The government passed its first post-Winograd and post-demonstrations challenge with flying colors. In three no-confidence votes held in the Knesset, 60-62 MKs voted against the no-confidence motion and 26-28 in favor. Nine MKs abstained in all the votes. The opposition as a whole has 42 seats, while the government commands 78. A large number of MKs did not attend the vote, including several figures from the Labor Party. But overall, Labor legislators voted with the government.
A telephone poll commissioned by the staff of Ehud Barak, who is currently not in the government but is hoping to enter through the backdoor of the Labor primaries (May 28), showed that most Labor central committee members (they elect the leader of the party) oppose early elections. This is good politics. Elections now will bring the Likud to power. Holding on helps both Kadima and the Labor Party.
Given that Labor has quite a bit to lose from early elections, does the party still have leverage over Olmert - i.e., can it threaten to pull out of the coalition unless certain conditions are met? It all depends on the ability of Labor to convince Olmert that he has more to lose from elections than it does.
To outflank the threat from his left, Olmert has been making overtures to the Likud on the right - offering Netanyahu the defense ministry in exchange for a promise to stay loyal until the end of next year, thus giving Kadima a chance to recover and perhaps to neutralize the Likud. Bibi has rejected this offer, but who knows what backroom negotiations are currently taking place. Netanyahu knows that he can replace Olmert if the government falls and elections are called.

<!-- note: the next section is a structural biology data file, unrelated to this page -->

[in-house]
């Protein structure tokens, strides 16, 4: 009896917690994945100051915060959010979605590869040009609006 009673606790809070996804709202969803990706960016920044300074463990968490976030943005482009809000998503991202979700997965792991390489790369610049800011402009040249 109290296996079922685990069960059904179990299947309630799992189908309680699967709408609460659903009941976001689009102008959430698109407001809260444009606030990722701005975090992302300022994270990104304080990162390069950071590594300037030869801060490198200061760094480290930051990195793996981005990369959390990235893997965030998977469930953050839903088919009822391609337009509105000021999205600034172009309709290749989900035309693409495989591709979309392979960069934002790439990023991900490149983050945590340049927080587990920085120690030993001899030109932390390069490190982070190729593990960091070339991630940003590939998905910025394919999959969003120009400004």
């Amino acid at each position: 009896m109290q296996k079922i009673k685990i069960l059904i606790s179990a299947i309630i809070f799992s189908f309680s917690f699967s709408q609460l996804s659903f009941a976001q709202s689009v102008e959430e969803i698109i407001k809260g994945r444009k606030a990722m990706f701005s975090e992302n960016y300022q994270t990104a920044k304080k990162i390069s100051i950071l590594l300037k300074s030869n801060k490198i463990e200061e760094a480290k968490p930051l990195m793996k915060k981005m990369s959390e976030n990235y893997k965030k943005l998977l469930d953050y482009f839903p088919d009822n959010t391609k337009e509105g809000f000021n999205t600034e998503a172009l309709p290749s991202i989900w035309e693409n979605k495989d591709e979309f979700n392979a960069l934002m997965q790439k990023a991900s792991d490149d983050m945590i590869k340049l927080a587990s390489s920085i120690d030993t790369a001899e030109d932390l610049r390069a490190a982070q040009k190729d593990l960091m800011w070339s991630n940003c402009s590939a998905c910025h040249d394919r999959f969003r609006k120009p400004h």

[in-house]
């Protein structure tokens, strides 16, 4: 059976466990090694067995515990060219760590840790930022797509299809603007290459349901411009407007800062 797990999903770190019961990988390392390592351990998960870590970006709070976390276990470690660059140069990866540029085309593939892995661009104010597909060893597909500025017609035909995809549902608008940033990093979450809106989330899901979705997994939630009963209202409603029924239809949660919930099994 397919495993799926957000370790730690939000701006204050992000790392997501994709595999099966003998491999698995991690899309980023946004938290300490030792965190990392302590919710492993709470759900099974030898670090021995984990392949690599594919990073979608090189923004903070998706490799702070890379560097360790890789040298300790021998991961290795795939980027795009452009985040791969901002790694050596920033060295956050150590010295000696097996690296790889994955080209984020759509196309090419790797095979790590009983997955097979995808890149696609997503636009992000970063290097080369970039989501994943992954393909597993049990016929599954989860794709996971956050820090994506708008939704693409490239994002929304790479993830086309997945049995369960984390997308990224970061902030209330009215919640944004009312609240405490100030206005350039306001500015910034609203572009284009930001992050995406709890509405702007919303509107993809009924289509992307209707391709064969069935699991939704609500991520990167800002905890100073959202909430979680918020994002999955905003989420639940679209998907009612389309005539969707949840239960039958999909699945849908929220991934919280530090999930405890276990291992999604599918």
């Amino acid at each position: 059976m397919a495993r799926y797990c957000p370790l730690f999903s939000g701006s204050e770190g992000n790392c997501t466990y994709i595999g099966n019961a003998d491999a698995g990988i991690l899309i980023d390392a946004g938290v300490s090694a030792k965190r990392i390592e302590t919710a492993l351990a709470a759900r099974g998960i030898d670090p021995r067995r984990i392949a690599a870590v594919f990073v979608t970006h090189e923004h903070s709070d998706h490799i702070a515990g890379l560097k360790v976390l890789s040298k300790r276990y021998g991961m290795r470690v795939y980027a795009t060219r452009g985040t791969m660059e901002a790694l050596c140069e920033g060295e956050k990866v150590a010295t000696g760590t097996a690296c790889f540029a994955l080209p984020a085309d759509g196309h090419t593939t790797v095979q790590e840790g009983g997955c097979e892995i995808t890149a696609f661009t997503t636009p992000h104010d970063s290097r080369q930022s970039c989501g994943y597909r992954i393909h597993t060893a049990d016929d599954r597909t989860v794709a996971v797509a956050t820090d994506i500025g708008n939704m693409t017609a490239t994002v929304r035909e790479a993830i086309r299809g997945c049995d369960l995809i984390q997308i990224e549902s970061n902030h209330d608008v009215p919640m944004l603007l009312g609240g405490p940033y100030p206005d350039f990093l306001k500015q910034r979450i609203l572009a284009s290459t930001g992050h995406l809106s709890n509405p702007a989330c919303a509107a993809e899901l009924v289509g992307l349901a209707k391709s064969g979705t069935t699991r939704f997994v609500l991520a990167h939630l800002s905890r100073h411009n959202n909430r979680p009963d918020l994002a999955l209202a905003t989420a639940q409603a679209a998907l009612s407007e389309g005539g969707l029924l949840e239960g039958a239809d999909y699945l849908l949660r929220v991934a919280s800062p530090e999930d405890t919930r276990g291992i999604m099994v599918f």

Despite Netanyahu's hardline stance against Olmert and his previous statements in public, it is possible that the prime minister will try to assemble a right-wing coalition of
Kadima (29) + Likud (12) + Shas (12) + Yisrael Beitenu (11) + Pensioners (7) + United Torah Judaism (6) = 77,which is just one seat less than the current coalition.
But the prospect of sitting in the same government as the Likud might be enough to provoke a second go at a palace coup by Livni, Peres, and Dalia Itzik. There is still a chance that Olmert will succumb to pressure from inside Kadima and allow the formation of a new government with Peres at the helm - but certainly not before the Labor primaries, and probably not until after the Winograd committee releases its final report in the summer. There is, finally, the possibility that the criminal investigation into some of Olmert's dealings will yield some fruit.
The consternation expressed by government sources about U.S. Secretary of State Condoleeza Rice's canceled visit (she was set to come on May 15) can mean one of two things. Either, Rice realized that the proposed list of benchmarks for the PA and Israel are completely unrealistic, and that there is therefore nothing to talk about; or, this is a no-confidence vote in the Olmert government.